In 1951, Dallas divorcee Bette Nesmith Graham put aside her dreams of becoming an artist and found work as a typist in order to support her son. Frustrated by frequent typos, Bette sought a more efficient alternative to re-typing text. Recalling that artists often painted over their mistakes with white paint on canvas, she wondered whether the same could be applied to typewriting. So Bette blended tempera waterbased paint with coloring to match her stationary and brought a bottle to work the next day. Sure enough, her boss never noticed the mistakes. The other secretaries in the office began to take notice, however, and decided the day had come that they had retyped their last memo. To meet the demand, Bette began bottling the substance at home in her kitchen, labeling the bottles with the tentative name "Mistake Out" and selling them to her colleagues. As the demand increased, Bette enlisted the help of her son and his friends to mix and bottle the product.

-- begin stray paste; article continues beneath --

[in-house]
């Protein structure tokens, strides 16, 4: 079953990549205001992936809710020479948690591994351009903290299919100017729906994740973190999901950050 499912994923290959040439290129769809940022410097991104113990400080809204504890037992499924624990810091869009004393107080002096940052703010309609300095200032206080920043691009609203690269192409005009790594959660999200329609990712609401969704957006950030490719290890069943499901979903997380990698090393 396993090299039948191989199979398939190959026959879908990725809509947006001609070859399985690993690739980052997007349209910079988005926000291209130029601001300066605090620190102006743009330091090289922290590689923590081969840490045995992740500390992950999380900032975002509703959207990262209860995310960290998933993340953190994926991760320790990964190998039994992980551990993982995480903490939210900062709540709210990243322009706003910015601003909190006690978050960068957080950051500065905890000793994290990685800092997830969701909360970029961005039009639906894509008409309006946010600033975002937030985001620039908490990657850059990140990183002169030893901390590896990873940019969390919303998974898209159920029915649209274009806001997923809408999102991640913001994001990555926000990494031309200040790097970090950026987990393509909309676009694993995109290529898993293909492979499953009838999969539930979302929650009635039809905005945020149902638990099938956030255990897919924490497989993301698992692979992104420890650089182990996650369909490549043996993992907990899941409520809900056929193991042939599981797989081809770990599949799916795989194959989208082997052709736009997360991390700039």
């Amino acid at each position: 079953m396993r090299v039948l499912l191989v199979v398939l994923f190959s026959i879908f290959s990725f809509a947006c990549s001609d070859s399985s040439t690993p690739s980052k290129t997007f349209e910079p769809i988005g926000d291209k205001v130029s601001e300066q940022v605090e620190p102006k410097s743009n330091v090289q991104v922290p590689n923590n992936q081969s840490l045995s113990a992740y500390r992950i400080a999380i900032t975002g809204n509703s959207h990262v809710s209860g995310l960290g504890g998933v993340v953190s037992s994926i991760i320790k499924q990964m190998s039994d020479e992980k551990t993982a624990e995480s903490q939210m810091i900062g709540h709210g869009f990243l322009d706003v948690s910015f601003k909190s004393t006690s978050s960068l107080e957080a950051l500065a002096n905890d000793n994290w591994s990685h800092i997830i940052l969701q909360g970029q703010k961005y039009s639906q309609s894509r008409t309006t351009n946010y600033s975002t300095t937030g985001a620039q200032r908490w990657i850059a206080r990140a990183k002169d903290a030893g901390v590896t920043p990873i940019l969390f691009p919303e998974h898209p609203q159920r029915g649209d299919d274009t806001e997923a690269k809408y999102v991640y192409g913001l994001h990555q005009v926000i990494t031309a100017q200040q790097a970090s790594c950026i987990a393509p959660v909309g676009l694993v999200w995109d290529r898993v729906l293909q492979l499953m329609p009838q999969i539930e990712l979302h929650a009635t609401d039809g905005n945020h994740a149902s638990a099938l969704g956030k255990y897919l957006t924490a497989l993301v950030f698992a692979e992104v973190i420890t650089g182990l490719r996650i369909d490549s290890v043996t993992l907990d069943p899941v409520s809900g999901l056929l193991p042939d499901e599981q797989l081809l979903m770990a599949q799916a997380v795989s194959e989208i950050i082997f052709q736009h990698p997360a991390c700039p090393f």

By 1967, Bette was devoting all of her time to the production of "Mistake Out" and after studying marketing and promotion had grown her brainchild into a million dollar business. She changed the name of the product to "Liquid Paper" and moved into her own plant and corporate headquarters, where she produced and sold one million bottles in 1968. In the years to come, Bette would establish an international headquarters in Dallas with a production line that produced 500 bottles a minute and sold 25 million bottles a year.
Though Bette sold her corporation for a whopping $47.5 million just before she died, she had always remained the humble single mother who had started her own business with the help of her young son. In her life, she set up two foundations to help woman find ways to follow in her entrepreneurial footsteps. Meanwhile, her son Michael gave up the liquid paper bottling racket and learned to the play the guitar.
You might remember him as Michael Nesmith from The Monkees.